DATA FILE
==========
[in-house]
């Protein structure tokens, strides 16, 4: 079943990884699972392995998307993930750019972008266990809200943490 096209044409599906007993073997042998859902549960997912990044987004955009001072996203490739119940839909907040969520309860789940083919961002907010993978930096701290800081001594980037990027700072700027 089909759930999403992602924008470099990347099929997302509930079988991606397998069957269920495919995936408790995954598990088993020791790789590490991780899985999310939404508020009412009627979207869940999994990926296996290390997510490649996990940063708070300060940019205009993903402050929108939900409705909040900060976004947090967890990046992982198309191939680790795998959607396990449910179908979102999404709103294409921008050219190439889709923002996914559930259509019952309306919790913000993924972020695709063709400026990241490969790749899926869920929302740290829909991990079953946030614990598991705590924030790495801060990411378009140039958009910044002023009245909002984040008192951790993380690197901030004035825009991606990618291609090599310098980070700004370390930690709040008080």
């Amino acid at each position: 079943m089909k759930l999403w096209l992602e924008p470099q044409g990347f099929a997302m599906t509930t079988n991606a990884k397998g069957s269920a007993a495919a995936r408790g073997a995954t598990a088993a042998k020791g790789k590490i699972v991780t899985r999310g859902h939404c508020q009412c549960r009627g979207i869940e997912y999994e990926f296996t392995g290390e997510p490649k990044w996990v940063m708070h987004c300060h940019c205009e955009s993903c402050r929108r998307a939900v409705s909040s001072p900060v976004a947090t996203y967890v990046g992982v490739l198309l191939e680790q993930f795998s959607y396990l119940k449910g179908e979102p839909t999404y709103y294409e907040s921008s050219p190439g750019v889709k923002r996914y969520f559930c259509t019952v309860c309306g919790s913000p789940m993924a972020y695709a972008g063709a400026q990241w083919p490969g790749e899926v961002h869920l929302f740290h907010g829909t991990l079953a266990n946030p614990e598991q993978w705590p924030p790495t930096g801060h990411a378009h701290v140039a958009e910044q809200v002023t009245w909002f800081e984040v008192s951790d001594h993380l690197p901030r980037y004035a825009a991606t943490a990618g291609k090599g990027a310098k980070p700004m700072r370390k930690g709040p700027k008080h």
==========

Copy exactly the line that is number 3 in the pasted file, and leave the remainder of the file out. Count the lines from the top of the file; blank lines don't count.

């Amino acid at each position: 079943m089909k759930l999403w096209l992602e924008p470099q044409g990347f099929a997302m599906t509930t079988n991606a990884k397998g069957s269920a007993a495919a995936r408790g073997a995954t598990a088993a042998k020791g790789k590490i699972v991780t899985r999310g859902h939404c508020q009412c549960r009627g979207i869940e997912y999994e990926f296996t392995g290390e997510p490649k990044w996990v940063m708070h987004c300060h940019c205009e955009s993903c402050r929108r998307a939900v409705s909040s001072p900060v976004a947090t996203y967890v990046g992982v490739l198309l191939e680790q993930f795998s959607y396990l119940k449910g179908e979102p839909t999404y709103y294409e907040s921008s050219p190439g750019v889709k923002r996914y969520f559930c259509t019952v309860c309306g919790s913000p789940m993924a972020y695709a972008g063709a400026q990241w083919p490969g790749e899926v961002h869920l929302f740290h907010g829909t991990l079953a266990n946030p614990e598991q993978w705590p924030p790495t930096g801060h990411a378009h701290v140039a958009e910044q809200v002023t009245w909002f800081e984040v008192s951790d001594h993380l690197p901030r980037y004035a825009a991606t943490a990618g291609k090599g990027a310098k980070p700004m700072r370390k930690g709040p700027k008080h």